Brussels I - Council Regulation (EC) No 44/2001 of 22 December 2000 on jurisdiction and the recognition and enforcement of judgments in civil and commercial matters, provides for a uniform jurisdiction in civil matters. For family cases it contains provision as between member states for jurisdiction as to where the defendant is domiciled. Consideration should be given to the provisions of Brussels I when drafting a pre-nuptial agreement where there are issues of jurisdiction.
Where proceedings are issued in two courts of different member states, any court other than the court first seised shall stay its proceedings until such time as the jurisdiction of the court first seised is established.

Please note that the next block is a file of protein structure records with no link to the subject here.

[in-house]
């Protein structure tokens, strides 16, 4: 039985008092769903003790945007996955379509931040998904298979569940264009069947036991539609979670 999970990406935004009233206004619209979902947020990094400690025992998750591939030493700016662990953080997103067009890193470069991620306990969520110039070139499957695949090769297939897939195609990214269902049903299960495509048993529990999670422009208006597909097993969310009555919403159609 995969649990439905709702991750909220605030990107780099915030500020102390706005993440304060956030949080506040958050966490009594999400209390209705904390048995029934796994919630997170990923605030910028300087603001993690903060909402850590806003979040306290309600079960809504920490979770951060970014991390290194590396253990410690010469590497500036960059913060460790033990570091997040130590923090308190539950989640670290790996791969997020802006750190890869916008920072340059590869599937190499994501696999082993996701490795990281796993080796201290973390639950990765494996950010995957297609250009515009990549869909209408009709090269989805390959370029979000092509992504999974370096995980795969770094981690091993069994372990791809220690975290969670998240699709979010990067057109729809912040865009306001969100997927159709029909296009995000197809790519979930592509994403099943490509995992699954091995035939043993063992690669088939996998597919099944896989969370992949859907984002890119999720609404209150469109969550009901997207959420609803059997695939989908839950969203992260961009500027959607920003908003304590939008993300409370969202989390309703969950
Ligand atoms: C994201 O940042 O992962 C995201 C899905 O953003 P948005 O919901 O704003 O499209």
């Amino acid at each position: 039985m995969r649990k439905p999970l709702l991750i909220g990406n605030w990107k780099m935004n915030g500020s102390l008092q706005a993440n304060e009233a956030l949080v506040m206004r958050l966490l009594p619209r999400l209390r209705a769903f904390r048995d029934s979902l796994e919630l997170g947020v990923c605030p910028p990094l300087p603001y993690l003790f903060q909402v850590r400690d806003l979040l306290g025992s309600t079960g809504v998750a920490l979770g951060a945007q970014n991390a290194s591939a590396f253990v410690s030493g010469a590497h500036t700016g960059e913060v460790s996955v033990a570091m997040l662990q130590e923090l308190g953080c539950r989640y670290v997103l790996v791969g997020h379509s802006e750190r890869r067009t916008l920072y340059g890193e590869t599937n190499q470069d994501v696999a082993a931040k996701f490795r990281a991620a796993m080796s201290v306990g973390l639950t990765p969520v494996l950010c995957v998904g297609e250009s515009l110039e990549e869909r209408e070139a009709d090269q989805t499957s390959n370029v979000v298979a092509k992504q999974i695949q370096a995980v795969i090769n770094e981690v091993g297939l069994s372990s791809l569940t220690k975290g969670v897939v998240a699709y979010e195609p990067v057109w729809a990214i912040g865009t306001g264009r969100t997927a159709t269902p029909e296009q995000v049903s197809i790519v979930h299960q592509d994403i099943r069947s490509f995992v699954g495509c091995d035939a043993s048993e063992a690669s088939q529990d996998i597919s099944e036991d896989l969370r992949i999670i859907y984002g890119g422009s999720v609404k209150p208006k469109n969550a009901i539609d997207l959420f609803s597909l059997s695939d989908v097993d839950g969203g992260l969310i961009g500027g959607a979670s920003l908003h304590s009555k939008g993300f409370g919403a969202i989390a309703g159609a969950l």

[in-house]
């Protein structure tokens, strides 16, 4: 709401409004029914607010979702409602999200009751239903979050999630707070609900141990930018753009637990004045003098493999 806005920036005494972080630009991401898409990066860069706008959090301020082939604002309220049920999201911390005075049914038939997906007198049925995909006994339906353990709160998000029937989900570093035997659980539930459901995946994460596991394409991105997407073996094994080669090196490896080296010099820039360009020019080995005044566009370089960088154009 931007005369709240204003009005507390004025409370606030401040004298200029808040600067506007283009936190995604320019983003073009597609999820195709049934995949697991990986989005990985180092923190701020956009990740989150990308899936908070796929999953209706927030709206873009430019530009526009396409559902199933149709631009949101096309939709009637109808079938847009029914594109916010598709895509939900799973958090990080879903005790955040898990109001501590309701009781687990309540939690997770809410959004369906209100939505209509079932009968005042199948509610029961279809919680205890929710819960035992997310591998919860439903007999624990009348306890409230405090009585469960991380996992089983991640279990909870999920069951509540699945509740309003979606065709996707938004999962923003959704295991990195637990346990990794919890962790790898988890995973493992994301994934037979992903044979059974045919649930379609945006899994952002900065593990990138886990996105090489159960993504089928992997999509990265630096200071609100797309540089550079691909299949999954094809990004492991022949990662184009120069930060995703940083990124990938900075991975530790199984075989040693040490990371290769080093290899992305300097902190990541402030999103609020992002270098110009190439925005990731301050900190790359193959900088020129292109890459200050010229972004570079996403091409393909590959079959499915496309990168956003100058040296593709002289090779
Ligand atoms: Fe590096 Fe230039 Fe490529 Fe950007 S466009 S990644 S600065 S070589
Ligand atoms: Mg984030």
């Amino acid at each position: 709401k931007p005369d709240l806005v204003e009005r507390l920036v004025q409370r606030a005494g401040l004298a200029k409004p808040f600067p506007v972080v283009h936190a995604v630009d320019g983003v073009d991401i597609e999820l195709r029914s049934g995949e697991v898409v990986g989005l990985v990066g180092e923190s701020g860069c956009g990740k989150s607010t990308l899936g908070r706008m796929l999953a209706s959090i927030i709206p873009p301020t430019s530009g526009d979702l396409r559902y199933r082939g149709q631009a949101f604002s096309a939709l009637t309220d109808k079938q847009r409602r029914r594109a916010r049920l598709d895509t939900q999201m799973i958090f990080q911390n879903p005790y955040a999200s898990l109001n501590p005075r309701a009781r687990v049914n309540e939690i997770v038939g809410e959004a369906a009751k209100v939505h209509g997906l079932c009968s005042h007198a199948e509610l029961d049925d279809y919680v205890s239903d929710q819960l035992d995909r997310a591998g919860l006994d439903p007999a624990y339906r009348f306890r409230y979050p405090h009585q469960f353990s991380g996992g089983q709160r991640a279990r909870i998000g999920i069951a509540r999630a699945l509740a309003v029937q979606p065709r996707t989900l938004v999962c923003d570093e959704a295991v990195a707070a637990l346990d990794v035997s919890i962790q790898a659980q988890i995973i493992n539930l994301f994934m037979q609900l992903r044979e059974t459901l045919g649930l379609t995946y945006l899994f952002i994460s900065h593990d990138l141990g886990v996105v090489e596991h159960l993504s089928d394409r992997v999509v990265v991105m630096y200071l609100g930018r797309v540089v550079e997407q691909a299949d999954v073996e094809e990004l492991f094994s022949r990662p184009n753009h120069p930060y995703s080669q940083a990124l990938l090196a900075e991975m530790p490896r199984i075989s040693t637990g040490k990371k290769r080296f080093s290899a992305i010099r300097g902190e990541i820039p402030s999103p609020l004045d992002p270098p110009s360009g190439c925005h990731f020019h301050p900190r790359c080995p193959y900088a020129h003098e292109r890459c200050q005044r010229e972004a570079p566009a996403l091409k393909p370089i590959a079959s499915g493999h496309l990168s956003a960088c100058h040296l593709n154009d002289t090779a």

There are also provisions regarding recognition and enforcement of judgments.
Brussels II was repealed in November 2003 by Brussels II A.
Brussels II A or Brussels II bis
Brussels II bis has applied in its entirety since 1 March 2005. It adopts the provisions of Brussels II in relation to jurisdictional issues regarding matrimonial proceedings. In addition, it provides a unification of jurisdictional rules in relation to all children. Transitional provisions remain in place for pre-2005 proceedings and some family matters are outside of the ambit of Brussels II bis, eg maintenance obligations.
Brussels II bis applies to all EU states except Denmark.